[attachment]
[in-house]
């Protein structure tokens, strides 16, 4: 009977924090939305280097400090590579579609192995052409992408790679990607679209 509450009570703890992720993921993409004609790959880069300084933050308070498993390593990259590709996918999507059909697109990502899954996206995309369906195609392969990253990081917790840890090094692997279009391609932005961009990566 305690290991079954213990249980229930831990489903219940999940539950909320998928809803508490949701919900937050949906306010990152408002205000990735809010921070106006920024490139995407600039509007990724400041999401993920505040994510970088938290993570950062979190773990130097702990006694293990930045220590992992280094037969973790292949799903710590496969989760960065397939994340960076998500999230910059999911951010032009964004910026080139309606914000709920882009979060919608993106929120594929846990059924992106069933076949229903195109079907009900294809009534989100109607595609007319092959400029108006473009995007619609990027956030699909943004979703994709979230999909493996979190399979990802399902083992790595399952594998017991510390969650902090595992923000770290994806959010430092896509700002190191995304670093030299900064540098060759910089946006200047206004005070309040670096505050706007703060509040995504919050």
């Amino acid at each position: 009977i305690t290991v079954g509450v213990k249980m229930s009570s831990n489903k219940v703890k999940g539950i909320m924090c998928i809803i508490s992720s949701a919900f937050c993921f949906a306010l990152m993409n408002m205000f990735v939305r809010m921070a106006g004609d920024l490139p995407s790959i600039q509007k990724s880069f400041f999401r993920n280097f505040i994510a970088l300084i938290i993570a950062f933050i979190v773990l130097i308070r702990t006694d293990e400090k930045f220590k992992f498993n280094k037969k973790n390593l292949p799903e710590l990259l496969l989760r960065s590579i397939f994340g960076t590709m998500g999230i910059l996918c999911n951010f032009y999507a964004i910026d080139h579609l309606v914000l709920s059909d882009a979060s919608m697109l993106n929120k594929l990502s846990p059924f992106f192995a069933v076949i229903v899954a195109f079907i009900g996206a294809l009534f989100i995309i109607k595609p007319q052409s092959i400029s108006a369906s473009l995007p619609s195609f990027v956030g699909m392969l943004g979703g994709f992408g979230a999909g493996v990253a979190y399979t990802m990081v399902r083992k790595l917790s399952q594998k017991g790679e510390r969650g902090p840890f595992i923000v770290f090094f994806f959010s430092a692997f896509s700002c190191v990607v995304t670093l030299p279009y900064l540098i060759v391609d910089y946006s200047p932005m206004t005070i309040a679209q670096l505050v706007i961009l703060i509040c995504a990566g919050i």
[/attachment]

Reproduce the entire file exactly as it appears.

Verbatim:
[in-house]
């Protein structure tokens, strides 16, 4: 009977924090939305280097400090590579579609192995052409992408790679990607679209 509450009570703890992720993921993409004609790959880069300084933050308070498993390593990259590709996918999507059909697109990502899954996206995309369906195609392969990253990081917790840890090094692997279009391609932005961009990566 305690290991079954213990249980229930831990489903219940999940539950909320998928809803508490949701919900937050949906306010990152408002205000990735809010921070106006920024490139995407600039509007990724400041999401993920505040994510970088938290993570950062979190773990130097702990006694293990930045220590992992280094037969973790292949799903710590496969989760960065397939994340960076998500999230910059999911951010032009964004910026080139309606914000709920882009979060919608993106929120594929846990059924992106069933076949229903195109079907009900294809009534989100109607595609007319092959400029108006473009995007619609990027956030699909943004979703994709979230999909493996979190399979990802399902083992790595399952594998017991510390969650902090595992923000770290994806959010430092896509700002190191995304670093030299900064540098060759910089946006200047206004005070309040670096505050706007703060509040995504919050």
């Amino acid at each position: 009977i305690t290991v079954g509450v213990k249980m229930s009570s831990n489903k219940v703890k999940g539950i909320m924090c998928i809803i508490s992720s949701a919900f937050c993921f949906a306010l990152m993409n408002m205000f990735v939305r809010m921070a106006g004609d920024l490139p995407s790959i600039q509007k990724s880069f400041f999401r993920n280097f505040i994510a970088l300084i938290i993570a950062f933050i979190v773990l130097i308070r702990t006694d293990e400090k930045f220590k992992f498993n280094k037969k973790n390593l292949p799903e710590l990259l496969l989760r960065s590579i397939f994340g960076t590709m998500g999230i910059l996918c999911n951010f032009y999507a964004i910026d080139h579609l309606v914000l709920s059909d882009a979060s919608m697109l993106n929120k594929l990502s846990p059924f992106f192995a069933v076949i229903v899954a195109f079907i009900g996206a294809l009534f989100i995309i109607k595609p007319q052409s092959i400029s108006a369906s473009l995007p619609s195609f990027v956030g699909m392969l943004g979703g994709f992408g979230a999909g493996v990253a979190y399979t990802m990081v399902r083992k790595l917790s399952q594998k017991g790679e510390r969650g902090p840890f595992i923000v770290f090094f994806f959010s430092a692997f896509s700002c190191v990607v995304t670093l030299p279009y900064l540098i060759v391609d910089y946006s200047p932005m206004t005070i309040a679209q670096l505050v706007i961009l703060i509040c995504a990566g919050i």